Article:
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Subject: Re: [boost] [Itl] Review
From: Joachim Faulhaber (afojgo_at_[hidden])
Date: 2010-02-24 14:07:47

2010/2/24 Phil Endecott <spam_from_boost_dev_at_[hidden]>

> Joachim Faulhaber wrote:
>> 2010/2/23 Phil Endecott <spam_from_boost_dev_at_[hidden]>:
>>> I was hoping to find that this library was an implementation of an
>>> interval
>>> tree. ?But it is not: it is built on top of normal standard-library
>>> containers. ?The implementation used can find the intervals that overlap
>>> a
>>> point in O(M + log N) time, but to do so it needs worst-case O(N^2) space
>>> and I think it needs O(N^2 log N) time to build that structure.
>> This is a very limited view on the library. I never claimed it has it's
>> strengths in performing stabbing queries. I has so many more aspects
>> and applications where it is useful and efficient.
> It might help the discussion to describe some of these applications in
> depth. I can only think of examples where the O(N^2) space happens.
> Example: consider a building access-control system where users check in and
> out with cards; the system records a set of (in_time,out_time)->name
> records. If N people work in the building, it will take O(N^2) space to
> store each day's data.

The party example that I chose, simply because it is so easy to understand,
seems to turn out unfortunate, because people tend to think of it as THE use
case of interval_maps. We had similar use cases with relatively small sets
and moderate overlaps where it works nicely. But for big sets and heavy
overlap this is depreciated and the worst case space is O(N^2) indeed. But
the much more important applications are those where the associated value
are numerical types or lightweight objects that can be aggregated.

If, in your access-control system, you only want to count the number of
people in the building space is only O(N), because the associated values,
the aggregation results, stay small.

Another non trivial use of interval_map, which I think is space efficient
compared to other methods is the example of large bitsets which is
implemented by means of itl::interval_maps:

> If you insert N intervals in an interval_map the number of intervals
>> (nodes) in the map is limited to 2*N-1. So space is O(N). A single
>> addition of an interval into an interval_map has worst case time
>> performance
>> of O(N). So the worst case time for the addition of N interval value pairs
>> is
>> O(N^2). Which is not as bad as you write.
> No, I believe my assessment is correct. See Luke's explanation.

Yes, your big Os are correct. And they don't care if that's unpleasant for
me :-/

I am aware that using an itl::interval_map of sets or other collections can
be inefficient and I have noted this in the documentation. I agree that, for
interval_maps of collections a more efficient implementation is highly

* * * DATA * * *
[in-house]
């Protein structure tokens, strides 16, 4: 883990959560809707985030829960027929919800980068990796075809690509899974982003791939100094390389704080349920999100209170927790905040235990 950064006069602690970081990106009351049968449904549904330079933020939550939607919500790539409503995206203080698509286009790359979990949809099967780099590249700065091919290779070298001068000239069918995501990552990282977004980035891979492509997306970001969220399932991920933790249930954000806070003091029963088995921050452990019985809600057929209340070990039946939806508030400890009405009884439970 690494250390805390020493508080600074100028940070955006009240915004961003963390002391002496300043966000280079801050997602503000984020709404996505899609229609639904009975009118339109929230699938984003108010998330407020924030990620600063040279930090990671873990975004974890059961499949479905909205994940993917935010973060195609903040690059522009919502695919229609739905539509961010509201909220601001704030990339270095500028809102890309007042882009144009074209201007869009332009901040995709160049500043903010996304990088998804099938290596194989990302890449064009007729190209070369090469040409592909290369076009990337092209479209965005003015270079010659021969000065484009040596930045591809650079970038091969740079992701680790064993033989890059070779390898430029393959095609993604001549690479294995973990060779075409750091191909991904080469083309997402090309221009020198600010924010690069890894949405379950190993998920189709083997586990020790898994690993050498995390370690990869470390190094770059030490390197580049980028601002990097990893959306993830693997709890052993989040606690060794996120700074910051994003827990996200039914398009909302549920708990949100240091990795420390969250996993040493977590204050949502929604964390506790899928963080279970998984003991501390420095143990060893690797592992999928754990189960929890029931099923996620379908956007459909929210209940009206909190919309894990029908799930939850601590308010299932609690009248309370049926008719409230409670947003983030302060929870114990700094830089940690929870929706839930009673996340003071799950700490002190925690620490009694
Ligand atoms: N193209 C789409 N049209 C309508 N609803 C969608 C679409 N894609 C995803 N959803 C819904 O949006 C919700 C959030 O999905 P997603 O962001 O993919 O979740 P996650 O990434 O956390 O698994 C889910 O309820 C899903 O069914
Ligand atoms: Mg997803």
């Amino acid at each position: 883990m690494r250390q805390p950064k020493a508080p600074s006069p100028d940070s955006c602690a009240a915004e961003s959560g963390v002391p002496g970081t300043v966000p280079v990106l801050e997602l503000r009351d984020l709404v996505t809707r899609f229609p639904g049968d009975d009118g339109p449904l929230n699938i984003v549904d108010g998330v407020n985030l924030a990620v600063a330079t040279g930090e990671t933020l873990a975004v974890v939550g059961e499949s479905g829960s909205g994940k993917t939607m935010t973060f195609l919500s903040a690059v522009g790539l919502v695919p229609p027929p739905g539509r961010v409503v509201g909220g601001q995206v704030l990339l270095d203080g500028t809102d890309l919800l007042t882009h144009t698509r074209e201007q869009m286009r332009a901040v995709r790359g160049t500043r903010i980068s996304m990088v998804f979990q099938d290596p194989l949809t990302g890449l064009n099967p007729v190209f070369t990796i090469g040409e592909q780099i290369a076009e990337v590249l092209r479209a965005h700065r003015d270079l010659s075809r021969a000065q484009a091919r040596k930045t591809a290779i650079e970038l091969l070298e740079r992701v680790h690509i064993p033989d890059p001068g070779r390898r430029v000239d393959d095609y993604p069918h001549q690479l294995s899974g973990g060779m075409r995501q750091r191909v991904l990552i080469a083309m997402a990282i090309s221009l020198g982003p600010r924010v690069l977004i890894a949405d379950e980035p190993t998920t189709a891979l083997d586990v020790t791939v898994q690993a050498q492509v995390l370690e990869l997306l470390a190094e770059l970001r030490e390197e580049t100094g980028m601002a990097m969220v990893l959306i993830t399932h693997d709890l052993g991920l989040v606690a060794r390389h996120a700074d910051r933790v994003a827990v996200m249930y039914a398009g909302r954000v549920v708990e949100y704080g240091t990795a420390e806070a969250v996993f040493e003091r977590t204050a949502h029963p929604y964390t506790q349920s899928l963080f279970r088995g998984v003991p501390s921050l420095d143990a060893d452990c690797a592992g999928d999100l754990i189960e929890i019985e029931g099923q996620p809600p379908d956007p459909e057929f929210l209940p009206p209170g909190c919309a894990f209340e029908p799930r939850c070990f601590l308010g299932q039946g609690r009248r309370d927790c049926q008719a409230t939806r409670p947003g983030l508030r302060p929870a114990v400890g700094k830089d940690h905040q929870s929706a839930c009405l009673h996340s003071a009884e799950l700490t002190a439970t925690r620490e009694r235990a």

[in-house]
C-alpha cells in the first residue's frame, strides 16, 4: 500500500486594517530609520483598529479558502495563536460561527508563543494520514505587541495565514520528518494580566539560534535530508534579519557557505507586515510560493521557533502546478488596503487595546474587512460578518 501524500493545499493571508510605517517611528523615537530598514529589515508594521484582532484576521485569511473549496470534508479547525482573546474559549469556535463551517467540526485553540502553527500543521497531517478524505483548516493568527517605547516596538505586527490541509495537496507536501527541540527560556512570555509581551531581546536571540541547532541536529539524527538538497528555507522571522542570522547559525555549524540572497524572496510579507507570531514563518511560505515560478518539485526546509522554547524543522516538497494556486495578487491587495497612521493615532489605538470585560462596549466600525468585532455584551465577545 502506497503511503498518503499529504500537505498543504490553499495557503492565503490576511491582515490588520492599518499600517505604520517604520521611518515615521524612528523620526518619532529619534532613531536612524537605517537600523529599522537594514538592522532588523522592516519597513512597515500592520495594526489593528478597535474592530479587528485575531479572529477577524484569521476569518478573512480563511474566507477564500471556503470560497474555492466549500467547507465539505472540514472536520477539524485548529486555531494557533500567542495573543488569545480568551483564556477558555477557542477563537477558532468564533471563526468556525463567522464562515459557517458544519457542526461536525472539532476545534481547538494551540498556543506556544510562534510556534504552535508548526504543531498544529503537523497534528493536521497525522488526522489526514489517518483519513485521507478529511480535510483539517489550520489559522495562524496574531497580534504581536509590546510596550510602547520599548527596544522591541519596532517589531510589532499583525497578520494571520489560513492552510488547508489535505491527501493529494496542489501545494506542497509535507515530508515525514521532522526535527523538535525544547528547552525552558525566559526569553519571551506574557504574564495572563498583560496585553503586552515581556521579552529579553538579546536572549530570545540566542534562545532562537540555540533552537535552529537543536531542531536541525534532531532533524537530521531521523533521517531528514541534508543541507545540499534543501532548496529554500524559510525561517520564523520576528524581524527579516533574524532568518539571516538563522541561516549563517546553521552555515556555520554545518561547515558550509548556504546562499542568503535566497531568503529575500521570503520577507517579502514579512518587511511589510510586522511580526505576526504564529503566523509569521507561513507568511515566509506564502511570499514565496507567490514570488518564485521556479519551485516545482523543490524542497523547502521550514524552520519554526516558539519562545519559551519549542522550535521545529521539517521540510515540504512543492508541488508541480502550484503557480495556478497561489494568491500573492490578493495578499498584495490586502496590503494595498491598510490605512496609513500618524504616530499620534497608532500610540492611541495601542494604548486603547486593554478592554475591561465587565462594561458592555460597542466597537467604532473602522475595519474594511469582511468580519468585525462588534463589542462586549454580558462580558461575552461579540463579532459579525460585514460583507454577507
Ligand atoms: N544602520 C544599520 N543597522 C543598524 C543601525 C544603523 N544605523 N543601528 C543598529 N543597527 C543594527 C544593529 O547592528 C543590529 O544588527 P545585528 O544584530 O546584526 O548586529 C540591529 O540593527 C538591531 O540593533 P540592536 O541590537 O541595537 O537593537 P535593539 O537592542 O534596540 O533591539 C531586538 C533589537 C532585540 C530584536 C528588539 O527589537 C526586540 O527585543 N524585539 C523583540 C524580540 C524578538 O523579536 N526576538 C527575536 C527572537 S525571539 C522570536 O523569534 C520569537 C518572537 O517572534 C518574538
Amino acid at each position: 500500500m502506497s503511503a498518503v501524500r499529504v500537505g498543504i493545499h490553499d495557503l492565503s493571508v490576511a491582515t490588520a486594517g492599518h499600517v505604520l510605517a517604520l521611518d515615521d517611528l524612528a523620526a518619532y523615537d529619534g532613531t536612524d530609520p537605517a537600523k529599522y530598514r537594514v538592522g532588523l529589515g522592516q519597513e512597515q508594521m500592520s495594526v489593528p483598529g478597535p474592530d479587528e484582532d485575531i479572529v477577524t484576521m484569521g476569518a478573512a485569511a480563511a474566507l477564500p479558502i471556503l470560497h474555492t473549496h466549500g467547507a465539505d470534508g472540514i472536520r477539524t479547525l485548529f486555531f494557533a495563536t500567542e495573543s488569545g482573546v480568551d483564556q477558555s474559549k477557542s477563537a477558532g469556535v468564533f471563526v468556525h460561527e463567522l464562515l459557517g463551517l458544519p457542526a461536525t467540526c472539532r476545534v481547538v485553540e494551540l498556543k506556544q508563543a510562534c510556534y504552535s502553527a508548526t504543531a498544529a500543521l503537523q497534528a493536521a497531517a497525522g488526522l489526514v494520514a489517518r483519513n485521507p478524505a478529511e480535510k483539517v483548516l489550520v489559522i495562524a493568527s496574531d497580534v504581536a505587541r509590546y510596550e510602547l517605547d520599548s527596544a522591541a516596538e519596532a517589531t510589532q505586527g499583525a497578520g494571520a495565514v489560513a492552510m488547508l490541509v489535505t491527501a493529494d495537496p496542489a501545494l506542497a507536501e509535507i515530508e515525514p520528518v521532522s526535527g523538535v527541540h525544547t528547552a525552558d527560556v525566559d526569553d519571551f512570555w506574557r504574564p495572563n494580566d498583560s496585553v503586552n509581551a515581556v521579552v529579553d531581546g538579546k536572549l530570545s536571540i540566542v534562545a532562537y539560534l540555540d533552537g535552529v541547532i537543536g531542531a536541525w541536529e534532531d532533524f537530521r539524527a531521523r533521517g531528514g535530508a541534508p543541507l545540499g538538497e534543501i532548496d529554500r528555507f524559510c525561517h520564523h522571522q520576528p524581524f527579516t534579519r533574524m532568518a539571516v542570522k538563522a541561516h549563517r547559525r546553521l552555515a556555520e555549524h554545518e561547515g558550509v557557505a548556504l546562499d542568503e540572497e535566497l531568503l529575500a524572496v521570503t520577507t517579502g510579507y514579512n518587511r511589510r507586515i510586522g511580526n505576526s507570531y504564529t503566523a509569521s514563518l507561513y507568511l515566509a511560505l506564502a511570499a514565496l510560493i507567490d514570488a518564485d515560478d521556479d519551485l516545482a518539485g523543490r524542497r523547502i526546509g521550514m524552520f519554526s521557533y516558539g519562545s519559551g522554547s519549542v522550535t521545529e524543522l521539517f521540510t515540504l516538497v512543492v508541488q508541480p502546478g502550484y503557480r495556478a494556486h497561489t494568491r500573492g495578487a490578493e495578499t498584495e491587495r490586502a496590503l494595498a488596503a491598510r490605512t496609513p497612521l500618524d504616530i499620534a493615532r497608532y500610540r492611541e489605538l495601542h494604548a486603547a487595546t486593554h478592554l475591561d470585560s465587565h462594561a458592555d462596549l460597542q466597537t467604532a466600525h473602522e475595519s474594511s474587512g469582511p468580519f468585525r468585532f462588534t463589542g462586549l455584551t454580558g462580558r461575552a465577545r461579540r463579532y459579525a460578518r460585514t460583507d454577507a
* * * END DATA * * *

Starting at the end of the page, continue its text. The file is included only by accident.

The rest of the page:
desirable and that an interval_tree is a good candidate to achieve this. For
this version of the ITL, I wanted to concentrated on the interface and the
semantical properties that I have checked to get the "big picture" right.
Which is in line with the boost guidelines from
"Aim first for clarity and correctness; optimization should be only a
secondary concern in most Boost libraries."
Also I developed a very thorough suite of law based tests that will support
the correct development of any optimization within my library design.

A more efficient implementation of interval_maps of sets is one of the
things I wanted to do next.

 The most frequent usage of interval_maps are aggregations, where
> you need all of the aggregated values. If, in the worst case N^2
> aggregations
> are involved, you have to perform them anyway. If you'd use an interval
> tree to hold the data, you would not be able to store the the aggregation
> results for N+k segments in your N nodes. For what interval containers
> and specifically interval_maps are used most of the time, interval_trees
> are not an adequate data structure as far as I can see.

I don't entirely understand that paragraph. In an interval tree, I don't
> store the "aggregation results"; I just store the key-intervals and data.
> Aggregation occurs when I perform a lookup; I find all of the intervals
> that overlap my point or interval of interest, and merge their data in some
> appropriate way at that time.

This is one of the differences between an interval tree and an
itl::interval_map. An addition of an interval value pair to an interval map
always performs an aggregation of associated values where and inserted
interval value pair overlaps. The aggregation results are always updated and
they are stored together with the segments they belong to. Using an interval
tree you need to iterate the implicit segments (I don't know if this can be
done is easily), perform the aggregations on lookups and then you need
another container to collect the results. I admit this kind of lazy
evaluation can be beneficial.

If the associated values are small e.g. numeric, the current
itl::interval_map implementation is efficient as well.


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